U.S. Navy, Boeing Conduct First MQ-25 Refueling Mission with F-35C

– Unmanned MQ-25 T1 test asset refuels a third U.S. Navy carrier-based aircraft, demonstrating the maturity of the aircraft’s design and performance
The U.S. Navy and Boeing [NYSE: BA] have used the MQ-25TM T1 test asset to refuel a U.S. Navy F-35C Lightning II fighter jet for the first time, once again demonstrating the aircraft’s ability to achieve its primary aerial refueling mission.

This was the third refueling mission for the Boeing-owned test asset in just over three months, advancing the test program for the Navy’s first operational carrier-based unmanned aircraft. T1 refueled an F/A-18 Super Hornet in June and an E-2D Hawkeye in August.

“Every test flight with another Type/Model/Series aircraft gets us one step closer to rapidly delivering a fully mission-capable MQ-25 to the fleet,” said Capt. Chad Reed, the Navy’s Unmanned Carrier Aviation program manager. “Stingray’s unmatched refueling capability is going to increase the Navy’s power projection and provide operational flexibility to the Carrier Strike Group commanders.”

During a test flight Sept. 13, an F-35C test pilot from the Navy’s Air Test and Evaluation Squadron Two Three (VX-23) conducted a successful wake survey behind T1 to ensure performance and stability before making contact with T1’s aerial refueling drogue and receiving fuel.

“This flight was yet another physical demonstration of the maturity and stability of the MQ-25 aircraft design,” said Dave Bujold, Boeing’s MQ-25 program director. “Thanks to this latest mission in our accelerated test program, we are confident the MQ-25 aircraft we are building right now will meet the Navy’s primary requirement – delivering fuel safely to the carrier air wing.”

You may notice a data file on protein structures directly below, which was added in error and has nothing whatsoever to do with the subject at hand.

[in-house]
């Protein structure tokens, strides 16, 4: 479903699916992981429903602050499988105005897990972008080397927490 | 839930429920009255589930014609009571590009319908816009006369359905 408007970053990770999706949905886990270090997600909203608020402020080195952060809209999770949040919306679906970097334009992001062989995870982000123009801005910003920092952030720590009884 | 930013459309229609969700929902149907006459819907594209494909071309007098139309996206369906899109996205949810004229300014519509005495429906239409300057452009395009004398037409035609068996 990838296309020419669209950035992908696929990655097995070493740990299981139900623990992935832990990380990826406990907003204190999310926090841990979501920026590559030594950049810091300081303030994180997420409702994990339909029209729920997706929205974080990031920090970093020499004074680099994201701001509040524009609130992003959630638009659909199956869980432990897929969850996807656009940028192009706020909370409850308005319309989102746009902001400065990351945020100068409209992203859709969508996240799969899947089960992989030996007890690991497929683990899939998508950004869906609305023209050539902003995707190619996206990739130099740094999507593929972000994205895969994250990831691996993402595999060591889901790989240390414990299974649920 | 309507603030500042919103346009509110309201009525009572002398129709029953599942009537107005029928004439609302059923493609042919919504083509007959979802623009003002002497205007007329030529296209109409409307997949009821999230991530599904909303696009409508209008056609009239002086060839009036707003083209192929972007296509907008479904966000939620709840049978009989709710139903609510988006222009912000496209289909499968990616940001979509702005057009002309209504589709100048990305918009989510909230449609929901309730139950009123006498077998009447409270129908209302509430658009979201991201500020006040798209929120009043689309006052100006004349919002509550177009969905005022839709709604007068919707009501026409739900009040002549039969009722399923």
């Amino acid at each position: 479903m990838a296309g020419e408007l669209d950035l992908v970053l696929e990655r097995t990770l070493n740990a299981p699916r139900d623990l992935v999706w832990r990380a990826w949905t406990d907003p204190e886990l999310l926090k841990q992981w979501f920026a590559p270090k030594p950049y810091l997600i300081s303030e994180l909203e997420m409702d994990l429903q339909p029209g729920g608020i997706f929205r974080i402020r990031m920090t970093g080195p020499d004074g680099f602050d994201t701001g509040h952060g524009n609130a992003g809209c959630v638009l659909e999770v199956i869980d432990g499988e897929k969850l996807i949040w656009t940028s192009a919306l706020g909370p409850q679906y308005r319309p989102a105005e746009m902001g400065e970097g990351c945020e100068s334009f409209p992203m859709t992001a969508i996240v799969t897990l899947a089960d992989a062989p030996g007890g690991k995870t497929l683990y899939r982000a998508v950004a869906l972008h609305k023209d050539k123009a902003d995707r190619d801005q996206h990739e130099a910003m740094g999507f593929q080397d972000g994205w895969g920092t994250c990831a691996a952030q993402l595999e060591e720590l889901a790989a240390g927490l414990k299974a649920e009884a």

The T1 flight test program began in September 2019 with the aircraft’s first flight. In the following two years, the test program completed more than 120 flight hours – gathering data on everything from aircraft performance to propulsion dynamics to structural loads and flutter testing for strength and stability.

MQ-25 is benefitting from the two years of early flight test data, which has been integrated back into its digital models to strengthen the digital thread connecting aircraft design to production to test to operations and sustainment. Boeing is currently manufacturing the first two MQ-25 test aircraft.

T1 will be used to conduct a deck handling demonstration aboard a U.S. Navy carrier in the coming months to help advance the carrier integration progress.

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